Police and corrections agencies, SWAT teams, security firms and law enforcement agencies from 15 countries have purchased the K-9 body armor and multimedia package. The Army, Navy and Marines also use the product, which costs $20,000 to $30,000 per unit.
One of the most dynamic law enforcement technologies is thermal imaging. This technology, which uses sensors known as microelectromechanical systems, produces images from heat, allowing the user to see the heat produced by people.
Often found in military applications for surveillance, police departments have also taken advantage of thermal imaging. In 2013, the Massachusetts State Police used thermal imaging to locate Dzhokhar Tsarnaev, the Boston bombing suspect. It can also be used to help locate missing people, such as when Wakefield, Massachusetts, police located a suicidal 19-year-old male, according to the Stoneham Sun. In some search-and-rescue scenarios, thermal imaging can help officers search up to 1,500 feet in any direction.
Other applications for thermal imaging can help police. For instance, thermal imaging can sense the heat left by anti-lock brakes on cars that may not have left skid marks, allowing officers to determine the cause of an accident. Repaired or repainted drywall that is hiding evidence will give off a different thermal signature. And for weapons or drugs tossed by a fleeing suspect, thermal imaging can help officers scan the area for signs of the potential evidence.
Portable Surveillance Tower
Portable SkyWatch surveillance towers from FLIR Systems allow personnel to monitor a wide area with ease. These rugged, portable self-sustained towers work using a hydraulic system that places one or two officers 25 feet in the air. Standard and optional features include the following:
- Air conditioning and heating
- LED flood lights
- Strobe light
- Under-cab safety camera
- Tinted windows
- Thermal imaging cameras
- Wireless connectivity
- Sound commander for communicating with crowds
- One, two or three additional standard day cameras
Police departments across the country are using theses portable surveillance systems for deterrence and emergency response. For the public, it can also heighten safety for concerns such as Black Friday shopping, as Sarah Hagen reports for Clearwater, Florida. Other clients include the military, educational institutions, amusement parks and international users. Overall, FLIR Systems has placed 887 SkyWatch units since 2002.
Predictive Analytical Software
Data is increasingly important, and for law enforcement, it’s just as critical. Analytics is now being used in law enforcement to help predict crimes. Using data to understand patterns and determine hot spots, police departments across the country are using predictive analytical software to determine what criminal behavior patterns are present. It can also monitor those with a criminal history who may be more likely to commit another crime by looking at past criminal activity and determining the likelihood of repeat crimes.
According to Christopher Maffei, an adjunct professor at Southeastern University, the technology is based on the idea of intelligence-led policing, and it’s “the wave of the future.” This theory involves “identifying the supposed six percent of the population that commits 60 percent of the crime,” he said.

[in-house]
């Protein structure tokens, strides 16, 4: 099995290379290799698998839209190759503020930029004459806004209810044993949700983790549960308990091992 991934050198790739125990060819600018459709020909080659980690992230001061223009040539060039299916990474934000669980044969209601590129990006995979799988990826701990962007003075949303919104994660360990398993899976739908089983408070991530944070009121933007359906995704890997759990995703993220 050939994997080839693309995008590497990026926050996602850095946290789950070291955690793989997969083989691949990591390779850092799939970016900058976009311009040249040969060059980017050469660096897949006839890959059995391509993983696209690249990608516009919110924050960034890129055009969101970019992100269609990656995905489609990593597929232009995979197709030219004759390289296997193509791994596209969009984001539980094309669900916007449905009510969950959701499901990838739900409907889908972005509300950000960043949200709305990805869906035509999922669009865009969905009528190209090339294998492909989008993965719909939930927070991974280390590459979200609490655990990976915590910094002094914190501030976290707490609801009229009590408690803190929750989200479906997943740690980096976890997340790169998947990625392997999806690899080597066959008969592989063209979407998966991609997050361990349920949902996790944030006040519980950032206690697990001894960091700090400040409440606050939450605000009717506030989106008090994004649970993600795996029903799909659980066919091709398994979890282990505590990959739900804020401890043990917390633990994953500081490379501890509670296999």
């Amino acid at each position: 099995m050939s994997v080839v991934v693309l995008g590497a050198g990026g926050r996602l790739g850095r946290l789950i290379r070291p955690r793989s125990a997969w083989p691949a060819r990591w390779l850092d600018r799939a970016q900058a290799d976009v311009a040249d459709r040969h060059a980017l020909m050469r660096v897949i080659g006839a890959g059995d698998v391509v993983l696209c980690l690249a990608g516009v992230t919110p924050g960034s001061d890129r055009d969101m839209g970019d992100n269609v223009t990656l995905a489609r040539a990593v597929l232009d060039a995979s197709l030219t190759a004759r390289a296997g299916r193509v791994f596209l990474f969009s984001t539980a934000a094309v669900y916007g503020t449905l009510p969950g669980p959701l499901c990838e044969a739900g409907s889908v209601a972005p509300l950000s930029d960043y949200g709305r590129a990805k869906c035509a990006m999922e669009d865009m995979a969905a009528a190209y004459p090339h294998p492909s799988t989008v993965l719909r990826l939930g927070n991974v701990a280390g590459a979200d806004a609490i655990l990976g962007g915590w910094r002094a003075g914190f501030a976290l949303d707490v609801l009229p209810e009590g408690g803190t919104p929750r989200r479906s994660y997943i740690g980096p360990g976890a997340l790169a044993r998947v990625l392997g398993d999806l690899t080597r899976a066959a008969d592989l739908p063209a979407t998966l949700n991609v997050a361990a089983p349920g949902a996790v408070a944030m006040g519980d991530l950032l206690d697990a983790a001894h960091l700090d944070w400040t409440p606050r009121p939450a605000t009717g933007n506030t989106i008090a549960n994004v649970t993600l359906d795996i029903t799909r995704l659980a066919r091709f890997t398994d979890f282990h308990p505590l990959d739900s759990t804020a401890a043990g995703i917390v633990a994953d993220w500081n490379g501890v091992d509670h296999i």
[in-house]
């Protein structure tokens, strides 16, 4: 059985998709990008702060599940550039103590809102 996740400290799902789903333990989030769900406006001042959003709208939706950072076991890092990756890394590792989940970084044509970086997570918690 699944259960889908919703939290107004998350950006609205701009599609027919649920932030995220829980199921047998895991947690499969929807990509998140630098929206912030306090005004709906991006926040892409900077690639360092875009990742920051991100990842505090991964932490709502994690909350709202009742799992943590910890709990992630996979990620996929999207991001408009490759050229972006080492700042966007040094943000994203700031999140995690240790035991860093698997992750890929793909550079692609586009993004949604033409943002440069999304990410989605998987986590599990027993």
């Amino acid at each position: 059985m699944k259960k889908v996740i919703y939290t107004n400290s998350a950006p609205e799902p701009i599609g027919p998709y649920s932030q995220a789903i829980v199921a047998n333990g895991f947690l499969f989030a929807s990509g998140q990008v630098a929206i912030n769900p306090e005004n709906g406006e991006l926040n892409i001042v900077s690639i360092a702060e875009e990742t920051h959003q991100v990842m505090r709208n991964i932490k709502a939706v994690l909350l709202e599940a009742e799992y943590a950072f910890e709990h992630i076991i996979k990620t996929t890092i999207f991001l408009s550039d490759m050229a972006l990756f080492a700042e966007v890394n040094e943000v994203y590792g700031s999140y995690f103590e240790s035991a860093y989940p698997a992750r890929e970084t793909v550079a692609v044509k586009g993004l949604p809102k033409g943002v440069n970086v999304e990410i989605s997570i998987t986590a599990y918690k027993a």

In his classes, Maffei teaches how current and future law enforcement professionals can use this new policing theory — which he uses on a daily basis as a deputy and undercover detective. Through real-world examples, Maffei is able to show how these patterns can help professionals fight crime more effectively and efficiently.
The software and policing model has seen success. Candy Phelps reports a 29 percent reduction in violent crimes for Memphis since 2006. According to Jay Aceto, Los Angeles and Santa Cruz, California, police departments saw a 25 percent reduction in crime in targeted areas. Aceto found that police departments in Minneapolis and Texas have also successfully implemented the software.
The Impact of Technology on Law Enforcement
Law enforcement tools and technologies can make a critical difference. The ability to predict crimes, analyze substances and monitor certain areas or objects allow law enforcement officers to remain safe and fight crime more efficiently and effectively. From the development of fingerprinting technology through to the advanced technologies of today, science has long been a part of helping law enforcement professionals save lives.
Of course, these tools can enhance how police departments operate, but they are only an aid to professionals’ skills and knowledge. Through higher education, professionals can equip individuals with the skills they need to be successful.
At Southeastern University, current and future law enforcement professionals can enhance their career with an online bachelor’s degree in criminal justice. This program will prepare graduates to enter into leadership positions in the criminal justice industry, learning the skills needed to make the most of the available technology.